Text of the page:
The rosin flux fluid is water based and it can be used with the lead based alloy and the lead free version. The liquid is more effective as the pen allows you to place it precisely. Pens are a low cost option and do for running repairs. It can be used in cars, for computers / IT equipment and telecom devices too. It's refill capability means it is better for the environment. I find the ability to get refills handy and believe it adds value to this pen.
It is a mid price range product that gives greater precision when carrying out repairs or reattaching parts after the previous soldering had come undone.
Fourth Best Selection
Rosin Soldering Flux Paste
This rosin soldering flux paste comes in a 1.8 ounce / 50 gram pack and is made by Delcast. The paste does what it says it will do, allowing you to complete soldering tasks. As it is in a tub you will be able to use it for a maximum of four or five tasks. The paste itself is reliable enough to get the task done, and makes the soldering stay in place over the long term. If you do numerous soldering tasks then it is worth having at least three or four of these tubs to hand. It can be relied to mechanical plus electronics parts together, working with lead or lead free alloys.
Once it has dried the paste makes sure that the solder itself stays in place. With this product on the solder the bond is stronger and will stay in position for as long as needed. It will rub on to the surface that needs soldering or seal what is already bonded even tighter. You do not have to be experienced to use the paste though care may be needed to apply it to smaller areas. The paste is waterproof, which makes it better at bonding. Apply it carefully if you do not want items to look messy.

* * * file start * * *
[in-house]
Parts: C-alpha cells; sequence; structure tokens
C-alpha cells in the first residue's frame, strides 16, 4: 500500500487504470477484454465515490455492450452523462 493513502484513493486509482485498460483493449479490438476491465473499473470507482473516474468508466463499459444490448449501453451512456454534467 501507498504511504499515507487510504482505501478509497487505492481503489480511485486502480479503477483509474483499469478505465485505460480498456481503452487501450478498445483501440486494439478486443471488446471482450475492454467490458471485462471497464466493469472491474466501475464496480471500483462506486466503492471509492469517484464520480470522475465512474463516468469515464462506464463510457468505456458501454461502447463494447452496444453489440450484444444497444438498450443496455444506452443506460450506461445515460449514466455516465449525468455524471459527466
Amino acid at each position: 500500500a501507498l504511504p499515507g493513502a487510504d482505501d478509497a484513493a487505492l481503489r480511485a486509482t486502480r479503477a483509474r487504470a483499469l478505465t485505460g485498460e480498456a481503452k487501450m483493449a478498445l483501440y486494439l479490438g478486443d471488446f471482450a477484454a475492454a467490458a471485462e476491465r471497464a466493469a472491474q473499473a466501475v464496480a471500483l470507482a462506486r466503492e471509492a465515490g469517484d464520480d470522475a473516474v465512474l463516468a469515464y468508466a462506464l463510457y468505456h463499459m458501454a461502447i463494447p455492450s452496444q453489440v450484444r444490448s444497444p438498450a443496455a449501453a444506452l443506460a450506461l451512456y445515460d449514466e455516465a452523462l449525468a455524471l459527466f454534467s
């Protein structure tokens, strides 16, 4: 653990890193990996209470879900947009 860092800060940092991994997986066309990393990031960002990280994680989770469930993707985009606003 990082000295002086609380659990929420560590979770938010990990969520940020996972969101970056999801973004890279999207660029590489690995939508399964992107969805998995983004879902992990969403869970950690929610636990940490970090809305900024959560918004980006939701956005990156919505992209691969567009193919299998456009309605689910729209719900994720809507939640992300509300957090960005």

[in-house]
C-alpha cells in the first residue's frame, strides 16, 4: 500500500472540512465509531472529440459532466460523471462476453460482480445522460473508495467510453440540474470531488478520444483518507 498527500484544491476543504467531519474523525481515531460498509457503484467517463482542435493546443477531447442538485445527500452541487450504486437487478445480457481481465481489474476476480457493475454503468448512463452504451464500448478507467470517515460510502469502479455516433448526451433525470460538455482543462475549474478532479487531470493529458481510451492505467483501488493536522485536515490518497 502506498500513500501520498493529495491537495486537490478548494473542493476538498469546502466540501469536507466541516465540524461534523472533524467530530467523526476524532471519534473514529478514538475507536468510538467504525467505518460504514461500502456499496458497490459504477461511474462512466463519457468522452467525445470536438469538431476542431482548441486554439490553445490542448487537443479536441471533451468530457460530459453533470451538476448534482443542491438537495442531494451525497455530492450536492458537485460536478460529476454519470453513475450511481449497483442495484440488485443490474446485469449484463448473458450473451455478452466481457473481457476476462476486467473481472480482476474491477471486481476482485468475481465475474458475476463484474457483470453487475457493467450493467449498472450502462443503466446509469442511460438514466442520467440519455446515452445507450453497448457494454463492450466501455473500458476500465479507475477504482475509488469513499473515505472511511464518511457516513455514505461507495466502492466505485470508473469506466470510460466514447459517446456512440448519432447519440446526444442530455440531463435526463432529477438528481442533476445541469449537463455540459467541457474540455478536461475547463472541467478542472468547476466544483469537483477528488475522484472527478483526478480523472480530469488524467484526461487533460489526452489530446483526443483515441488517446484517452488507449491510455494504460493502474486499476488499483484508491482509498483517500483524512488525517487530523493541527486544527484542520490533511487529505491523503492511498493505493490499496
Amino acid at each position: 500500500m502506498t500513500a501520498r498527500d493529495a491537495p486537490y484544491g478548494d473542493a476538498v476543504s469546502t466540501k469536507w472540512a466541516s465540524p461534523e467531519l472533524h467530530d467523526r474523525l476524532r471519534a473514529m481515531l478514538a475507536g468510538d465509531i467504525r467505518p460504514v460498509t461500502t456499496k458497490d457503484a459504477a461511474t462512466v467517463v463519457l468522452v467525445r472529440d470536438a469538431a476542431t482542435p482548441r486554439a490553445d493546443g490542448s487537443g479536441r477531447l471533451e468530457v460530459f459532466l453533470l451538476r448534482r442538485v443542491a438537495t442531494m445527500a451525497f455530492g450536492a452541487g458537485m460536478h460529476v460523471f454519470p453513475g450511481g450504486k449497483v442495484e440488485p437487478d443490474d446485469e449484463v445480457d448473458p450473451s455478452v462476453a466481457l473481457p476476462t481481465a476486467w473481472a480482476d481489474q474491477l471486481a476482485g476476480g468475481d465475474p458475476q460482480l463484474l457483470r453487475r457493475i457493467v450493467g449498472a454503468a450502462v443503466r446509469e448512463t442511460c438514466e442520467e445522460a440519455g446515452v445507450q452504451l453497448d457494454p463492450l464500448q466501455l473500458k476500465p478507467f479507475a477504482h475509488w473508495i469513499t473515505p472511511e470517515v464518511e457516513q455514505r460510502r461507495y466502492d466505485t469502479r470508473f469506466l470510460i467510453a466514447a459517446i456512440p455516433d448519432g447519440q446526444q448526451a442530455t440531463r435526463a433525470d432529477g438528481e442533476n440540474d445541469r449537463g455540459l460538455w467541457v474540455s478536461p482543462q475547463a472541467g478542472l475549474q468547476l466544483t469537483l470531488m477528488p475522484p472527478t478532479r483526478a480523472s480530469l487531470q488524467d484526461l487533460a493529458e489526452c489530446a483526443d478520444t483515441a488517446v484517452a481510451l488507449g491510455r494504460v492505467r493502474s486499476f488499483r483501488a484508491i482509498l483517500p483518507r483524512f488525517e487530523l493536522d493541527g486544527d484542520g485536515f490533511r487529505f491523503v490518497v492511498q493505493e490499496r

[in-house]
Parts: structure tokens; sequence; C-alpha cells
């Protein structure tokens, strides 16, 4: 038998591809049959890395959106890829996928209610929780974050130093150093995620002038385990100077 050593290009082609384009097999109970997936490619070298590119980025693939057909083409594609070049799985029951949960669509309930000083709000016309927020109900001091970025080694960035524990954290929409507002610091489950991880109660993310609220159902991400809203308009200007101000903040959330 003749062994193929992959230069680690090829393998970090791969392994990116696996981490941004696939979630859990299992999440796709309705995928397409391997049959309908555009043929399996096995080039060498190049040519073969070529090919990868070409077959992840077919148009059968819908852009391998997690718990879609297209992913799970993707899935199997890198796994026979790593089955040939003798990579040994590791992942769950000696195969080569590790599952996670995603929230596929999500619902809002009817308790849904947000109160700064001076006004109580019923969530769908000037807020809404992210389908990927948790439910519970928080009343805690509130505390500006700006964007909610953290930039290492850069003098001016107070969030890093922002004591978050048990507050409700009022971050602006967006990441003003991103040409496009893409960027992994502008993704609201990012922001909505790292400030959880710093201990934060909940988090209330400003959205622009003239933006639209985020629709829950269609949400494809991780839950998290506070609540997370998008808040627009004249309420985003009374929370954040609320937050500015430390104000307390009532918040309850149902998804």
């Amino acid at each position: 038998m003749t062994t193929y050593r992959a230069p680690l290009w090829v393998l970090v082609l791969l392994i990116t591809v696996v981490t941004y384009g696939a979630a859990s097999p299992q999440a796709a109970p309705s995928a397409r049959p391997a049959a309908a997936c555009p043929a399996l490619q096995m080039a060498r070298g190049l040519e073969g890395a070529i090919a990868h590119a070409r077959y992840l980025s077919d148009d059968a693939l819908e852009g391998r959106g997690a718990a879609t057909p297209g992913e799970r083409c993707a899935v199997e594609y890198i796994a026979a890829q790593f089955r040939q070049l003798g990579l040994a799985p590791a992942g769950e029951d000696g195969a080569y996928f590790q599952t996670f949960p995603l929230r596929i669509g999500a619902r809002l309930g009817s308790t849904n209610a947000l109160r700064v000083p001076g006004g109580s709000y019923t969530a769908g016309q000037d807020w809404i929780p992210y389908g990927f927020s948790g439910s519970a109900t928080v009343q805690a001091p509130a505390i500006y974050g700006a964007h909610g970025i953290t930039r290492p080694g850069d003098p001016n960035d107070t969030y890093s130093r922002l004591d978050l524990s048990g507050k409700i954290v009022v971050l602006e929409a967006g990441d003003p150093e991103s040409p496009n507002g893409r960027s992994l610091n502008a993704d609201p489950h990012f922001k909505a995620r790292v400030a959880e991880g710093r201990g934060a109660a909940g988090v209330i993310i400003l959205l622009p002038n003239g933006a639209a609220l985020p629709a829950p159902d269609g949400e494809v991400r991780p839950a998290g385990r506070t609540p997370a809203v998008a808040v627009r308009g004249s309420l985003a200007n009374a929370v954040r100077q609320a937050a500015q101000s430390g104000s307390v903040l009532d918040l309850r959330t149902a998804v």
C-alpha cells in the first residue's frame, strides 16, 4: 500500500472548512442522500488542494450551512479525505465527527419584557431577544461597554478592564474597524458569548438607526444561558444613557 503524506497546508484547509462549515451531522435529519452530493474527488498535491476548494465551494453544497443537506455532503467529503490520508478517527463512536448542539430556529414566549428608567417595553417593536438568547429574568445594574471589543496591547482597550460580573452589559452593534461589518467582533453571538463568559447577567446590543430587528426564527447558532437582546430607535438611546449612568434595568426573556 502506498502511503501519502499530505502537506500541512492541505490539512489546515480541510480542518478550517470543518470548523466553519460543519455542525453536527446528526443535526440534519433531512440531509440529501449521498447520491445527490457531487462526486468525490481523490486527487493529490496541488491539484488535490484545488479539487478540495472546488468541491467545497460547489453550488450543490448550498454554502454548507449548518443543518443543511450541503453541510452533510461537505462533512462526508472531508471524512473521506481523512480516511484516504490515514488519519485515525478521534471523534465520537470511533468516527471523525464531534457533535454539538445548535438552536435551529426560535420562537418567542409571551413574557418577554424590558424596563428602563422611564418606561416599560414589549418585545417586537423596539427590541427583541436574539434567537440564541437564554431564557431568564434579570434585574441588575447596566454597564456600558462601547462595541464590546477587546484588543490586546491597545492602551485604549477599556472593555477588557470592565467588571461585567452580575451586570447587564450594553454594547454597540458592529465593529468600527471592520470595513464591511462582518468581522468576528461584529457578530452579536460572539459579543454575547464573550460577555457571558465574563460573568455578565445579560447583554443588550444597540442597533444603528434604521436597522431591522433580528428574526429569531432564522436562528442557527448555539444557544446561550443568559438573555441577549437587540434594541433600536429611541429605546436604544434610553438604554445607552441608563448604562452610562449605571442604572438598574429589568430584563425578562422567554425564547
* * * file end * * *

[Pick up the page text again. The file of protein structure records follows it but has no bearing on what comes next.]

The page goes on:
As it is quick drying if you spill it, or have used too much then wipe away the excess amounts immediately. I found this product works a treat and lasting a few tasks makes it worth every cent. It therefore has a good cost to effectiveness ratio.
Fifth Best Selection
LA CO regular soldering flux paste
The fifth product is marketed as regular soldering flux paste, and it is just the paste with no extra fills or nothing that is not needed. This is what it says it is on the tub, when you buy this paste you get what is expected of such a product. The paste is made to a high standard, so you can be certain that it will be reliable in terms of keeping your electronic parts soldered to each other. Reliability is a feature, which should always be sought, and this flux certainly has it.
It holds the soldered parts in place and helps to keep the particular electronics it is used on in full working order. This regular paste is dependable as opposed to being spectacular, which is often better for getting jobs done without any hassle.
The LA CO is available at a low budget cost, which belies it's effectiveness and makes it sensible for anybody that performs a fair amount of soldering to use this regular paste for the average routine soldering tasks and only buying more specialist pastes for more complex or harder to reach bonding tasks. The tub contains 2 ounces of regular paste, so it could be used for a handful of bonding or soldering jobs. This product can be obtained in hard ware stores as well as online.
A sound product I have in hand for any unexpected soldering tasks I need to carry out.
What To Look For When Purchasing Best Soldering Flux
When buying soldering flux it is better to look for certain qualities. The exact mix of qualities needed will depend on the task being performed.